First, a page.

Securing Remote Workers With Browser Isolation

Written by Guise Bule, Founder at Secjuice

Work From Home Securely

Sending all of your employees home to work remotely is a fantastic way to slow the spread of the Coronavirus, but a total nightmare for your cybersecurity people. Suddenly, instead of protecting your employees when they are using their secure desktop computers in the office within your secure corporate network, they now have to try and secure your employees personal laptops or PCs connected to networks that are completely beyond their control in an effort to keep your organization safe.

If your employees all have company-issued laptops which are remotely managed by your IT department then you are one of the lucky ones, most companies do not issue laptops to all of their employees and their people will be forced to work from their own computers and connect to networks you cannot secure.

Hopefully, your employees have an updated and properly patched operating system, hopefully they will have antivirus installed and regularly update its definitions so that hopefully their machines will not be ridden with malware, adware or viruses, or be part of a botnet. Hopefully, your employees are savvy enough to keep their machines secure and use a VPN when connecting to your organization's IT infrastructure, hopefully they never visit malware-ridden sites and know not to open email attachments from strangers.

That’s a lot of hope though and sadly hope will not keep your business data secure.

If your business uses Microsoft or Google productivity apps, or any kind of web app, then can expect your people will be using their browsers a lot. If they are suddenly forced to work from home and use the web-based versions of Office or G Suite rather than use the locally installed versions of Word, Excel, Docs or Sheets, it means they will primarily be working through their web browser on a daily basis.

This is where browser isolation can help secure your employees when they work remotely, by securing their web browsing session and encrypting the traffic that passes through the browser.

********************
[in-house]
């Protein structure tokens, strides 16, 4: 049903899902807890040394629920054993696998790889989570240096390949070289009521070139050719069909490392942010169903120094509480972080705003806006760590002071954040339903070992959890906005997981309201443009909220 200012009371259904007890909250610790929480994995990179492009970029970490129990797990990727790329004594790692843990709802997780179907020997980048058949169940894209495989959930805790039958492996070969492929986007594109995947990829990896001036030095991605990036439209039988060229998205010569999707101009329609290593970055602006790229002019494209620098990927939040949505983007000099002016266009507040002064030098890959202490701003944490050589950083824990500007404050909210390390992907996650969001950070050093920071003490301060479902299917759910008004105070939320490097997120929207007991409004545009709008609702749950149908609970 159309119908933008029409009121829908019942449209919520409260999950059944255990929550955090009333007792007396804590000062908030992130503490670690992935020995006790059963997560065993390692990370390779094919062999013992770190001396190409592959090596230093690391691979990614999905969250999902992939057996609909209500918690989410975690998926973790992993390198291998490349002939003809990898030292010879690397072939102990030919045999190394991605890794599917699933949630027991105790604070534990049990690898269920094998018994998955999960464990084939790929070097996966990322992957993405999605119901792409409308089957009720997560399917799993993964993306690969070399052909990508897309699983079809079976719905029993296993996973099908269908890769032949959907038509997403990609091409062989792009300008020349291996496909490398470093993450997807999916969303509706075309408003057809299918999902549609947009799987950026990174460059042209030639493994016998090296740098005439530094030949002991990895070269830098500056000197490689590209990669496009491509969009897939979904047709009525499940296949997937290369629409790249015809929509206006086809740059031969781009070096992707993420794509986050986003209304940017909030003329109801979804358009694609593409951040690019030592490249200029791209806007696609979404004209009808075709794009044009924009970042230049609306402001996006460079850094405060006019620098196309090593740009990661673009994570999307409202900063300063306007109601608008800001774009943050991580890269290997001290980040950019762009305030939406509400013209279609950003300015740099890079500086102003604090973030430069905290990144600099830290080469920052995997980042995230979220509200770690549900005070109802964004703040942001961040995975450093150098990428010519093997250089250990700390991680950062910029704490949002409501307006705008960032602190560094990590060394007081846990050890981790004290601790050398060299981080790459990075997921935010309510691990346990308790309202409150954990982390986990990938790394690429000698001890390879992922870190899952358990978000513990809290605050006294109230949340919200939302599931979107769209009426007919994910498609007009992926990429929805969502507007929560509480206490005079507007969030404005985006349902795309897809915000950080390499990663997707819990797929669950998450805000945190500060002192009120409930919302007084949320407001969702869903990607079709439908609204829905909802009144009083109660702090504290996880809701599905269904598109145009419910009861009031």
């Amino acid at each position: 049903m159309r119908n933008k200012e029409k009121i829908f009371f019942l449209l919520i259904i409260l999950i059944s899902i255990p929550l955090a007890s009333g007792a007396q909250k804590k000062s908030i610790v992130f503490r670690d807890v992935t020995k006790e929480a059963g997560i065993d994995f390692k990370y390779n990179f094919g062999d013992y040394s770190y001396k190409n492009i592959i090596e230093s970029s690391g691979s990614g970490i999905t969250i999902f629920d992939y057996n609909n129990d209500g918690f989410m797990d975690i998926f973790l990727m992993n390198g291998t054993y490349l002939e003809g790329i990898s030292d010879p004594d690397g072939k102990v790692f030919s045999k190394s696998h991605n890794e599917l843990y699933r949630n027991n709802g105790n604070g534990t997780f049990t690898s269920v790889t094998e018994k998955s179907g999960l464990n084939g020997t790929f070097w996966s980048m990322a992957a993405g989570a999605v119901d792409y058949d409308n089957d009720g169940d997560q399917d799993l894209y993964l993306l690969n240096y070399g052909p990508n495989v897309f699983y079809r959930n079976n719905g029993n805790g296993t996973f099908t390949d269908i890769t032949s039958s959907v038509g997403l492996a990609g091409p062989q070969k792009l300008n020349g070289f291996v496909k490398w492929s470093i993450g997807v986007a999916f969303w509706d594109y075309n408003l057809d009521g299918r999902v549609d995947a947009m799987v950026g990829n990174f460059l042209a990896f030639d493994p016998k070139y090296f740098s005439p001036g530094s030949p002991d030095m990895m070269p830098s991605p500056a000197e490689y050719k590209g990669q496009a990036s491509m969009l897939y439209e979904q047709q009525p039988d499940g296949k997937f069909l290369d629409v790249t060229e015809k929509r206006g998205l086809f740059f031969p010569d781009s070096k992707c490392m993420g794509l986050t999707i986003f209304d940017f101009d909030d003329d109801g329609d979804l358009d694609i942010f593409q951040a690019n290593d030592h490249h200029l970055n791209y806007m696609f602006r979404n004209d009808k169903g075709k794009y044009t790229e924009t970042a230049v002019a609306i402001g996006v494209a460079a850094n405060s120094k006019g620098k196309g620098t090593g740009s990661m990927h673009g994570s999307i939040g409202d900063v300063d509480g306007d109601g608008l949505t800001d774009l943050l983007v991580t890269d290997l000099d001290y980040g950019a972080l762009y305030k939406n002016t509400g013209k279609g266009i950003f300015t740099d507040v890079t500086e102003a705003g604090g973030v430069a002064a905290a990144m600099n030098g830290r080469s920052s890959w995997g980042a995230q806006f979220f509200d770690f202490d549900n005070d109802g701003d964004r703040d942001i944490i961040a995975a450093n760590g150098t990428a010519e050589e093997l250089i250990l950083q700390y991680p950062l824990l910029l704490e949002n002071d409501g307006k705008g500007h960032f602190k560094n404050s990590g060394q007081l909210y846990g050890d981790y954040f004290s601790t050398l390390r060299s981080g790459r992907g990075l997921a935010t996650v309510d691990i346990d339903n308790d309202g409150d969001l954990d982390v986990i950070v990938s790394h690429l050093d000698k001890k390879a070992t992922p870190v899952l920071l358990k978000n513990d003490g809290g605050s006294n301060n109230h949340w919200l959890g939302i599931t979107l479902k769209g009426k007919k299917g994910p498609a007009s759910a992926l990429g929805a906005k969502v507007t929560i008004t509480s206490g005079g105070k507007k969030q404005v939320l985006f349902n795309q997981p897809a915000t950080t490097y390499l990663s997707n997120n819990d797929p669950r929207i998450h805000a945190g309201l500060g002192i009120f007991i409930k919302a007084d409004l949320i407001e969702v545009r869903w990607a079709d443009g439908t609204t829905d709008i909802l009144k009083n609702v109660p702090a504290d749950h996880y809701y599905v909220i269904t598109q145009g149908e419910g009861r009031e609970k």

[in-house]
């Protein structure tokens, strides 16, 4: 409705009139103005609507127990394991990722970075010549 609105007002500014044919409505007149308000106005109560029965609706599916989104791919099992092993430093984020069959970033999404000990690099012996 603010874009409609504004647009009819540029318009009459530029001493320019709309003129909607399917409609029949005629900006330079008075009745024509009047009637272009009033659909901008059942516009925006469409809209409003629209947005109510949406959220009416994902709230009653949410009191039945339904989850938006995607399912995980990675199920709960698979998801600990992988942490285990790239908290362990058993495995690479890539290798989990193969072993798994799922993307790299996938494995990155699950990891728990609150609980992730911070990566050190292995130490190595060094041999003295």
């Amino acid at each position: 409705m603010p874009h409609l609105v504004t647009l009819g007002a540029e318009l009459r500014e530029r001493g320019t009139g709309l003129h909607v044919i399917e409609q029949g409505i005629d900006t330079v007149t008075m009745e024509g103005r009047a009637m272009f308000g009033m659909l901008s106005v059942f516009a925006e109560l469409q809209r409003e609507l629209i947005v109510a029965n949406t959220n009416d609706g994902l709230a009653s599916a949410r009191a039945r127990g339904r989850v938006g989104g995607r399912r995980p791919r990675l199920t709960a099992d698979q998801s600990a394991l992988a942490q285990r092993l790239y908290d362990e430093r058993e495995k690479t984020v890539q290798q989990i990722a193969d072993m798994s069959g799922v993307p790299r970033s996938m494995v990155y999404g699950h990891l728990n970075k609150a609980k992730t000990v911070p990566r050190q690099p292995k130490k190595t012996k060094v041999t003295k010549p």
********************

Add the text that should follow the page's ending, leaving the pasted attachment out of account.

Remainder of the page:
If your employees use a remote browser (instead of their regular local browser) to access your business data or productivity applications, then you know that the data and any login credentials which pass through the browser are hidden from whoever owns the wifi network they are connecting to. You also know that only a trusted IP address (assuming you trust your browser isolation provider) will be connecting to your IT infrastructure instead of random and unfamiliar IP addresses.

Unlike a VPN which requires your employees to be technically savvy enough to set up, remote browsers can be quickly and easily deployed to your employees for immediate use and instant browser security.

Remote browsers immediately provide a level of security that you can rely on to secure the connection between your employees at home and your businesses network, securing their use of your browser-based productivity apps as well as your business data in the process. They also allow you to ban actions like cut and paste, or file downloads so that your data stays on your own IT infrastructure where it belongs.

If you absolutely must send your employees home to work from their own computers and through their own browser, you need to make sure those browsers are properly secured and keep your business data and IT infrastructure safe from intrusions. Browser isolation is a quick shortcut to home working security and will help you secure your employees daily workflows as well as their regular internet browsing while they work.

With browser isolation you get peace of mind when it comes to protecting endpoints that you don't have control over, remote browsers compensate for a lack of security on employees home computers by stopping browser-based cyber attacks before they can spread to your IT infrastructure.

Remote browsers are easy to deploy to non-tech savvy users who probably already know how to use a browser, making deployments frictionless and requiring only light training for users if they need it.

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